Before the close of this section, Lucy has a crisis of nerves and falls into a fever -- what is it with the mysterious fevers people fell into in those days?  Is it just a literary device?  Obviously they didn't have the medical knowledge of today but it seems like literary characters seem to mysteriously fall into a fever at convenient plot points, after a tragedy or broken heart or what have you.  Anyway, Lucy is naturally saved and when she comes to, the reader is presented with another of those fabulous and unbelievable coincidences of Victorian literature.  I'll say no more.

Monday, February 21, 2011

Persephone Decisions

I'm so excited about Persephone Reading Weekend which starts this Friday!  I have a lovely stack of dove-grey books I haven't read yet, plus a couple of Persephone Classics and a few books from the library. Altogether I have ten unread Persephones on my owned-and-unread shelf but I've narrowed the week's fiction choices down to six:

  • Family Roundabout by Richmal Crompton
  • Consequences by E. M. Delafield
  • Fidelity by Susan Glaspell
  • Little Boy Lost by Marghanita Laski
  • Saplings by Noel Streatfeild
  • Flush by Virginia Woolf
[I also have three Dorothy Whipples on my TBR shelf, but I'm saving those; I just finished Someone at a Distance and I have to ration the Whipples out!  Plus The Winds of Heaven by Monica Dickens but I'm saving that one too. . . I loved Mariana so I'm saving her other book for a comfort read. ]

I also have three possible nonfiction choices, from various libraries: 
  • A Woman's Place: 1910-1975 by Ruth Adam
  • The Carlyles at Home by Thea Hume
  • Julian Grenfell by Nicholas Moseley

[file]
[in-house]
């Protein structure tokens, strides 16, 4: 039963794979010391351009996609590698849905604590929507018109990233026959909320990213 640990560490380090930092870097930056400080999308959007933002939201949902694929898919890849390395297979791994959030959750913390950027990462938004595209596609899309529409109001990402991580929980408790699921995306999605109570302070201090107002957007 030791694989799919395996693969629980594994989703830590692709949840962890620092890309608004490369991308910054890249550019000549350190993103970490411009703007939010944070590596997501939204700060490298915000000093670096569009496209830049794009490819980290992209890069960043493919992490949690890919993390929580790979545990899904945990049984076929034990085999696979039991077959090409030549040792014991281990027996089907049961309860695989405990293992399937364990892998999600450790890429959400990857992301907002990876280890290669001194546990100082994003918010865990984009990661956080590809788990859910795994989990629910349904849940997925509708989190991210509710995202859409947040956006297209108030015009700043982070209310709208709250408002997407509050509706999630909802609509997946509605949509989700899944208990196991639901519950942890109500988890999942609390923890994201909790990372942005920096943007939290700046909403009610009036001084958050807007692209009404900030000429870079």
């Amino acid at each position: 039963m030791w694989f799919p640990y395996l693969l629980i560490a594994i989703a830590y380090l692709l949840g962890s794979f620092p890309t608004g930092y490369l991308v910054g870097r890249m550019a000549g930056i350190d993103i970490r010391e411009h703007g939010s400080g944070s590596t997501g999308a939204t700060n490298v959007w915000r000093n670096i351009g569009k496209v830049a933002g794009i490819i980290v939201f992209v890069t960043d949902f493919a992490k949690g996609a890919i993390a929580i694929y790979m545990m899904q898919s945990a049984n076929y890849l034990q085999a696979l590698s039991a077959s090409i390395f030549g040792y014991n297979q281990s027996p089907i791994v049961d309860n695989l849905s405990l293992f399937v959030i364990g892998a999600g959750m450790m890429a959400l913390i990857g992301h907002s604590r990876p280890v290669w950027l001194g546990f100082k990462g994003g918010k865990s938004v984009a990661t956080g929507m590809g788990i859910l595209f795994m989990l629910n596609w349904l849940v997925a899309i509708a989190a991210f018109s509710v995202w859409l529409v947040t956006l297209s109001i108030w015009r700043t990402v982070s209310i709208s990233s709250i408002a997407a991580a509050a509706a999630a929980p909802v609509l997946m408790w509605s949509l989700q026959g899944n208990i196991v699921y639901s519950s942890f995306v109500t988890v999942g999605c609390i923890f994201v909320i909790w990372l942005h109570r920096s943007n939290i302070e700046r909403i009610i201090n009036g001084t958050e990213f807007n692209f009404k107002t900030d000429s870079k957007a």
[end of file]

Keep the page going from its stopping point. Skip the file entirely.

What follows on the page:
I'm hoping to read one nonfiction plus at least one fiction, maybe two.  I'll also be posting my review of Someone at a Distance . . . and I have two giveaways planned!  I'd love some feedback on my possible reads.  And what's everyone else reading?  I look forward to reading all the blogs and adding lots to my TBR list.

Sunday, February 20, 2011

Dumbed-Down Book Covers

The other day, when I was making my weekly post for the Villette Read-A-Long, I was searching the internet for an attractive cover so the post wouldn't look so boring.   I loved the cover I chose, which is one of a series for Vintage Classics:

Elegant and classy, I thought.  So I began to look for more.  Here are some more of the covers in the same series, which I find so beautiful that when I see them in the bookstore that I am tempted to buy them (despite the fact that I have multiple copies of some of these books, like Pride and Prejudice).  I particularly like the Jane Austen covers, especially Persuasion

I'm no expert on art or graphics or whatnot, but I think they're simply stunning.   But when I was searching the internet, here's what I kept finding: 

I'm not sure but it looks like Vintage has abandoned the beautiful and classy covers for something more cartoony.  In fact, these covers look suspiciously like they're meant to attract lovers of chick-lit.  Seriously, does the world NEED more book covers with stylized illustrations of young women and their fashion accessories??  

And after my recent review of Barbara Pym's Excellent Women I found these new paperback British editions of her books, which confirms my suspicions:

Apparently, Barbara Pym's works are now 1950s chick-lit, either about housewives having trouble with their husbands or career girls looking for husbands.  Or perhaps this is a nod to the popularity of Mad Men, one of my favorite television shows -- the woman in the top cover reminds me of Betty Draper and the girl in the bottom looks just like Peggy Olson! These are from Virago Books, once known for their eye-catching and distinctive green covers with lovely artwork.   I find this trend so disappointing.  It's good literature, must publishers dress it up like lousy chick?  I admit I'm a bit of a book snob, but why do I get the feeling they're trying to dumb these books down to attract more readers?  Or am I just reading too much into this?  

Thursday, February 17, 2011

Villette Readalong Week 2

So, Villette, chapters six through eleven.  I had some real momentum while reading this the past couple of weeks and I'm way ahead, up to chapter 20.  Either I need to slow down my reading or starting writing posts as I read, because I'd almost forgotten what I'm supposed to be posting about.